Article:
The world around Caitlin Foord had been engulfed in the tumultuous fall-out from Alen Stajcic’s sacking as coach of the Matildas and all the Sydney FC striker wanted to do was escape that.
Since January 19, she sought solace away from the attention, scrutiny, allegations and innuendo surrounding the Matildas’ team culture and found that in the W-League.
With all the public focus centred around the national team, the domestic competition seemed to go by unnoticed for Foord and if there’s been a silver lining to the bitter saga, it’s been the attention put back to her club football.
“If anything it’s been annoying,” Foord said. “But at the same time, it’s been nice that Sydney has been a distraction and you do have a job to focus on.”
Three goals in as many weeks since his dismissal puts Foord in fine form for Saturday’s grand final clash against Perth Glory where she will go head-to-head with close friend Sam Kerr in a clash of the competition’s two best strikers.
There will be plenty on the line for the pair, however Foord believes it will also be a showcase for the potential strike partnership for the Matildas at the 2019 Women’s World Cup in France, should the next coach choose to revert to a front two attacking partnership. Behind Kerr, Foord has emerged as the most lethal striker in the competition having bagged 10 goals in her first season as a centre-forward at Sydney FC.
“I believe we both deserve to be up there. I think we actually play really well together and we connect really well when we’re up front,” Foord said. “I’ve said it before that I’d love to see myself up front, that’s where I can be at my best.”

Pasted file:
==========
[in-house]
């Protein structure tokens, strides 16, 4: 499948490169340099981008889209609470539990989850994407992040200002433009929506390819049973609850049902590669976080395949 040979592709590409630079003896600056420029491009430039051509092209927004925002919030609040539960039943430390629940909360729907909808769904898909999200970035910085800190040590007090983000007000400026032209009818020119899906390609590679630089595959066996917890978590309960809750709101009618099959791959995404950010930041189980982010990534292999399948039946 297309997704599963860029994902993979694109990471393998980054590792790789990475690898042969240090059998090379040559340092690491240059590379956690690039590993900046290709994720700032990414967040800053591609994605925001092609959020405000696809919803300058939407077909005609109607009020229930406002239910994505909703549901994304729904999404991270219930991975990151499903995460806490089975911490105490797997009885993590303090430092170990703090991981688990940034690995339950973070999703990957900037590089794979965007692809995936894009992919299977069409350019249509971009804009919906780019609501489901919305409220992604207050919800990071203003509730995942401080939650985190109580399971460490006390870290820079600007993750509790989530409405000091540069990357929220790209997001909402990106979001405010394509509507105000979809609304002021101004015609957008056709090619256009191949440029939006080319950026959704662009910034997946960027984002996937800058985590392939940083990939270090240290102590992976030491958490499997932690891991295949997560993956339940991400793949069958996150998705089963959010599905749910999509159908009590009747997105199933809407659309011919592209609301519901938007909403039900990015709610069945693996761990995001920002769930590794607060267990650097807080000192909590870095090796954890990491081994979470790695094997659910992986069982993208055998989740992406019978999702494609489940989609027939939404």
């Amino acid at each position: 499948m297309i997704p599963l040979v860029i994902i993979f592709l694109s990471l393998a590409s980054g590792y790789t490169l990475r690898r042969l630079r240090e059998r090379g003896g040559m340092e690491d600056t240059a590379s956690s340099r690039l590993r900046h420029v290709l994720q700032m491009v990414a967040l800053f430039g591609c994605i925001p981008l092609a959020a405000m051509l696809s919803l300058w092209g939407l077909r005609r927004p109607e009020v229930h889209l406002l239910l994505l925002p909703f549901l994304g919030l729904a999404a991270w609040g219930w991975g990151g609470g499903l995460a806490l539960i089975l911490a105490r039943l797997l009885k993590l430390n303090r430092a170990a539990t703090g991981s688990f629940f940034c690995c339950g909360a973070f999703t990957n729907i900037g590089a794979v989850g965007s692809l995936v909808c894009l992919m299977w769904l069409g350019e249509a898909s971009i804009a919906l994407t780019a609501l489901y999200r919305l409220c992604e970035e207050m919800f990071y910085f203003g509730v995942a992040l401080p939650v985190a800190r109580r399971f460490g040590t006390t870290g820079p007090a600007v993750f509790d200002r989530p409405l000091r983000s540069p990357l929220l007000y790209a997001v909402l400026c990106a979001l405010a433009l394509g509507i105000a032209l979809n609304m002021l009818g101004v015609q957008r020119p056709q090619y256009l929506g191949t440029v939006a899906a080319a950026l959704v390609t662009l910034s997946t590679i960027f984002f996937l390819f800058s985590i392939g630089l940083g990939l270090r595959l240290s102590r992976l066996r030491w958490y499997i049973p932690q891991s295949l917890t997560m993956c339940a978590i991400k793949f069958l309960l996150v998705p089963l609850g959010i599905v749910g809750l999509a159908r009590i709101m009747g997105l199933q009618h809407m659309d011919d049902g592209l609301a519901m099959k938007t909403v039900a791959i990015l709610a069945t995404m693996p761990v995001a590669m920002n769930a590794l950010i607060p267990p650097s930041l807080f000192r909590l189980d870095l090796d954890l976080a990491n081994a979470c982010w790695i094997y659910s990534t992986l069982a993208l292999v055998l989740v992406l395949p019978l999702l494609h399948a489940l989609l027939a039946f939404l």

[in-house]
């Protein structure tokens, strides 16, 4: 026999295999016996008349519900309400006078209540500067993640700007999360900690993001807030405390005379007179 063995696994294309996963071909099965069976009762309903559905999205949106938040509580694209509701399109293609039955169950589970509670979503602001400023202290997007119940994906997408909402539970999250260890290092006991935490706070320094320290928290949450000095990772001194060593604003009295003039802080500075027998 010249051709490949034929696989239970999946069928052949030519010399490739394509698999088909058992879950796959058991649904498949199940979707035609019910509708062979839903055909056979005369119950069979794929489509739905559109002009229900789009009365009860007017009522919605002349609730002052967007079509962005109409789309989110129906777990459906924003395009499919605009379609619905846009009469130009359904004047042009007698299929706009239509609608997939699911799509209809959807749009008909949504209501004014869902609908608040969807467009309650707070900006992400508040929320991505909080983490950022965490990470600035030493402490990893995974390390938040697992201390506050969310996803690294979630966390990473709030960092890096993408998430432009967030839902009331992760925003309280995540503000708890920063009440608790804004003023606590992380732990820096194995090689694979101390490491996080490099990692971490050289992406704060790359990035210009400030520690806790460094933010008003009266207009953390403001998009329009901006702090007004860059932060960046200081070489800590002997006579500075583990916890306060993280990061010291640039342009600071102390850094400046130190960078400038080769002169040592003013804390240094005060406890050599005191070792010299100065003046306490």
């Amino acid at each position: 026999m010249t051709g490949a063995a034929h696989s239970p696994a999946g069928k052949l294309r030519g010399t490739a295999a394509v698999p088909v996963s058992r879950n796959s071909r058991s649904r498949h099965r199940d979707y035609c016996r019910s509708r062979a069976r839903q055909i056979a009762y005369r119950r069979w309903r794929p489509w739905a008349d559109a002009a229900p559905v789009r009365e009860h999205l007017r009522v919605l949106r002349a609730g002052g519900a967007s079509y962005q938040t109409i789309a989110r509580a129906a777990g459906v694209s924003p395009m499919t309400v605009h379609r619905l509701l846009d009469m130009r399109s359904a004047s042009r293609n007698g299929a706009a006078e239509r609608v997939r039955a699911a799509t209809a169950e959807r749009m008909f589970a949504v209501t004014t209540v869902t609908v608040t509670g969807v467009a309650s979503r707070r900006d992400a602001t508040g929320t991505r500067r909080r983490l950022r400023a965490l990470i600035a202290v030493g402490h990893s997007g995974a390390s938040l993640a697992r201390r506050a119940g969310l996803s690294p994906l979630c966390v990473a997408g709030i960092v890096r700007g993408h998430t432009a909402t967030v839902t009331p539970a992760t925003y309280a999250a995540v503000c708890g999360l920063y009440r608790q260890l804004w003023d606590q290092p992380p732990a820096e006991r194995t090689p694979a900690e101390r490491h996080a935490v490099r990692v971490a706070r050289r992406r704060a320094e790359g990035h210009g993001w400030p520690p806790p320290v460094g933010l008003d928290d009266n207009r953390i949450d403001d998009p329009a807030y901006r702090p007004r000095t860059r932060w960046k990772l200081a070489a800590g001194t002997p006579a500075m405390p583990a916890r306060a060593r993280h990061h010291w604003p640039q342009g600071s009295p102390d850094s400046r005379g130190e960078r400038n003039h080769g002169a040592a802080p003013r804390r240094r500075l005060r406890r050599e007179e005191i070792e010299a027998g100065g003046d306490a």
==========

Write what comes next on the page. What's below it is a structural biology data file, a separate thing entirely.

Sydney FC coach Ante Juric remains adament Foord is best when closest to goal and Foord says her future lies there having successfully adjusted from a wingback to a centre-forward. Her versatility remains an asset for any team she plays for, but she says becoming a deadly finisher did not come naturally.
“For me it was weird coming from being a back to up front. It was about getting that confidence in front of goal, taking the shot,” she said.
It meant Foord couldn’t just rely on sharpening her shooting at the training ground with Sydney FC but underwent extra sessions at a football facility in Seven Hills where she focused solely on striking the ball and being more composed in front of goal.
“I have been doing extra sessions … I’ve been going there throughout the season. It was about getting shots off again. It was about feeling where I need to hit the ball. That’s been a massive factor this season,” Foord said.
Sydney FC’s veteran striker Lisa De Vanna is a chance to play in Saturday’s grand final having returned to training on Wednesday following an injury.